Learn more about Welty, Eudora with a free trial on Britannica.com.

Eudora is a city in Chicot County, Arkansas, United States of America. The population was 2,819 at the 2000 census.

Geography

Eudora is located at (33.114608, -91.262653).

According to the United States Census Bureau, the city has a total area of 3.1 square miles (8.0 km²), all of it land.

Oral History

In 1975-1978 the students of G.C. Johns Junior High School began to collect oral interviews with the living ministers, deacons, superintendents, and members of Zion Chapel Baptist Church then under the leadership Reverend Handie, Superintendent Joriet Tolliever, and Mr Stanton. The children spent many hours collecting the extraordinary memories of the members and their struggle for decency and human rights through non-violent Christian strategies. As of October, 2003 the children had continued the practice of having one boy and one girl appointed as Historians of the Church to ensure the memory of their forebears and the lessons of their lives were not lost.

Demographics

As of the census of 2000, there were 2,819 people, 1,047 households, and 731 families residing in the city. The population density was 918.2 people per square mile (354.5/km²). There were 1,163 housing units at an average density of 378.8/sq mi (146.3/km²). The racial makeup of the city was 13.94% White, 84.50% Black or African American, 0.04% Native American, 0.18% Asian, 0.46% from other races, and 0.89% from two or more races. 1.38% of the population were Hispanic or Latino of any race.

There were 1,047 households out of which 34.9% had children under the age of 18 living with them, 30.5% were married couples living together, 34.7% had a female householder with no husband present, and 30.1% were non-families. 26.6% of all households were made up of individuals and 14.2% had someone living alone who was 65 years of age or older. The average household size was 2.69 and the average family size was 3.24.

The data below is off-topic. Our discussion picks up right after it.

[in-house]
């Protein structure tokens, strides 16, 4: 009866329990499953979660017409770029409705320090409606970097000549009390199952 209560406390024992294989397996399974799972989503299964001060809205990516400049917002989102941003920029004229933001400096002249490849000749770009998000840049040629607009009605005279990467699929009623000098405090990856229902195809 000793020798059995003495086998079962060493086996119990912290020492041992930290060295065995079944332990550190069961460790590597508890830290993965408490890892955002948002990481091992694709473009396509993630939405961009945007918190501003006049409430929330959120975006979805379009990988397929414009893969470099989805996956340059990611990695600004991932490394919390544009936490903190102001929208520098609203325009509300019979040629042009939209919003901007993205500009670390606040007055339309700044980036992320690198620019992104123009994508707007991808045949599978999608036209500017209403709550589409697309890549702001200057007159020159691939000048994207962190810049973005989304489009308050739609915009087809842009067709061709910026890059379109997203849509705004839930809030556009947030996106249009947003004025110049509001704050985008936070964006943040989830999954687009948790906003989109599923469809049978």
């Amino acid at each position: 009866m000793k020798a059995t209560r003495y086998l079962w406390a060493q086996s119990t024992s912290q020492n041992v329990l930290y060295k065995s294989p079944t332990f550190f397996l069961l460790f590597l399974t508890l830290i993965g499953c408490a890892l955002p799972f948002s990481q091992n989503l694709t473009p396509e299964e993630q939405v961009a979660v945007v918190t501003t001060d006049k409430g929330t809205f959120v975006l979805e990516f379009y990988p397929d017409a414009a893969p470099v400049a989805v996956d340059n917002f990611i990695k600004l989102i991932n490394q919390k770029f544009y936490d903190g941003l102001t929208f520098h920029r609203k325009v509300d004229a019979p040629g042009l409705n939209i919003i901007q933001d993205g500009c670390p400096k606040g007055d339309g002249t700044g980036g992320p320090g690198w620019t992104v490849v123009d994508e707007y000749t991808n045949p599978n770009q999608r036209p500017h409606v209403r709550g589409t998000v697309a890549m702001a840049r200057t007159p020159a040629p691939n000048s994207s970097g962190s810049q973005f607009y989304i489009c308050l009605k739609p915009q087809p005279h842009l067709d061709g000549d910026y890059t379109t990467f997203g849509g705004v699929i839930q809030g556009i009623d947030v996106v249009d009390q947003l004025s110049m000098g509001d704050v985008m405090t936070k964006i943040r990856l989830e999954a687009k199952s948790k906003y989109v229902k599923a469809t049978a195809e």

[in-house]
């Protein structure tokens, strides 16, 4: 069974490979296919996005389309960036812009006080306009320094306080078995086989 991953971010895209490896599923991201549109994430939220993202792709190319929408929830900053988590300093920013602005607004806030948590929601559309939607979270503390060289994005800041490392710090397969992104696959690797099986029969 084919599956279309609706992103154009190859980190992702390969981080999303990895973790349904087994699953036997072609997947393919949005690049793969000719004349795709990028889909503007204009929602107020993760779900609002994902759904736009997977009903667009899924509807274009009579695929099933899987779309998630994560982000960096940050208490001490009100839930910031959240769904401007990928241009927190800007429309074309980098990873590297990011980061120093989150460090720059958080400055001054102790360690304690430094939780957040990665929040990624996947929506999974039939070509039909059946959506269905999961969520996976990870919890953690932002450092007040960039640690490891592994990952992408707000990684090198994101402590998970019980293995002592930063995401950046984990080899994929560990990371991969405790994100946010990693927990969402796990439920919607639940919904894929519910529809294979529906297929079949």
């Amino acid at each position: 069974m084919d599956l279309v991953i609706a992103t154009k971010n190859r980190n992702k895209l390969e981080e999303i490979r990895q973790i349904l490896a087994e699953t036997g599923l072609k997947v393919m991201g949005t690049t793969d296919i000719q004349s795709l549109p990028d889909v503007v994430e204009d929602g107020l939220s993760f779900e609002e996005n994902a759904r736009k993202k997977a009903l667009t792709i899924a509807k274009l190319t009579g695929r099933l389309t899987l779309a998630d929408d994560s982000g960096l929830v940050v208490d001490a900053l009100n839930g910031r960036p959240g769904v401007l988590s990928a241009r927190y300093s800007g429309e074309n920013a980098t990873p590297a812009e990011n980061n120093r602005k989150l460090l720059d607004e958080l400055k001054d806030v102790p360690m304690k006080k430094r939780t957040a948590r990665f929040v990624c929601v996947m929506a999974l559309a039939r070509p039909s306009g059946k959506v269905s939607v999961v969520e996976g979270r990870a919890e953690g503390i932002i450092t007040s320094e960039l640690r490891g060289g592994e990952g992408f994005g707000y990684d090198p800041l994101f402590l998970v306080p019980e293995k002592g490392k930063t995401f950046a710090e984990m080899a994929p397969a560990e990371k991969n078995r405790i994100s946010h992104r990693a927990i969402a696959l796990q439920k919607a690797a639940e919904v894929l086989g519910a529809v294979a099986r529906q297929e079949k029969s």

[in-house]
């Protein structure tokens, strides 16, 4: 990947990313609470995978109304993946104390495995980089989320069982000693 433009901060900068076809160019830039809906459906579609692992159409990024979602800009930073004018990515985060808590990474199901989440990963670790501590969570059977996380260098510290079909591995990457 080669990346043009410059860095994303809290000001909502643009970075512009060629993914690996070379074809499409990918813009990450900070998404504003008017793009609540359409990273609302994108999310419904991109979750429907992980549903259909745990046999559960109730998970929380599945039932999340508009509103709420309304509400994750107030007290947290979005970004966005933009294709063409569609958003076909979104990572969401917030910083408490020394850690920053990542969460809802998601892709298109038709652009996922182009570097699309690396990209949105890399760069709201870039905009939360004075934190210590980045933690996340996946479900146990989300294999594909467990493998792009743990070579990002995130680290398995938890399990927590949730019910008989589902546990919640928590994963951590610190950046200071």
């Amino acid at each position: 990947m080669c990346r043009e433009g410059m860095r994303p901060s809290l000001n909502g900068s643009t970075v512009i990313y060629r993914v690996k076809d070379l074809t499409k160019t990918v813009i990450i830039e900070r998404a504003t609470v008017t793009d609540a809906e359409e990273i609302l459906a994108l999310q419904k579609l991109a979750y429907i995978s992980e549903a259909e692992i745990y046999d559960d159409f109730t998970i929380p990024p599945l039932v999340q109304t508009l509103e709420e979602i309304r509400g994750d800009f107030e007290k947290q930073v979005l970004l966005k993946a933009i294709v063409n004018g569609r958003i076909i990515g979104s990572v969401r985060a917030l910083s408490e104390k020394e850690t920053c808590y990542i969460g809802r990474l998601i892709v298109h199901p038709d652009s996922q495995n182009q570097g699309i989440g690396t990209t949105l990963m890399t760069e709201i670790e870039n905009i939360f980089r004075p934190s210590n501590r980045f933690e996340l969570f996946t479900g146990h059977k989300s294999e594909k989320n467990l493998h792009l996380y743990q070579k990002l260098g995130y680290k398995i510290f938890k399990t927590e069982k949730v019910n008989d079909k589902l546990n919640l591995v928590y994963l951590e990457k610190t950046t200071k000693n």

In the city the population was spread out with 32.4% under the age of 18, 9.4% from 18 to 24, 23.7% from 25 to 44, 20.0% from 45 to 64, and 14.6% who were 65 years of age or older. The median age was 33 years. For every 100 females there were 80.2 males. For every 100 females age 18 and over, there were 68.9 males.

The median income for a household in the city was $17,857, and the median income for a family was $19,840. Males had a median income of $20,729 versus $15,262 for females. The per capita income for the city was $9,437. About 34.6% of families and 36.5% of the population were below the poverty line, including 43.3% of those under age 18 and 30.0% of those age 65 or over. Mr. William Stanton is now the first black mayor of Eudora, Arkansas. He was elected in an overall election in 2006.

References

External links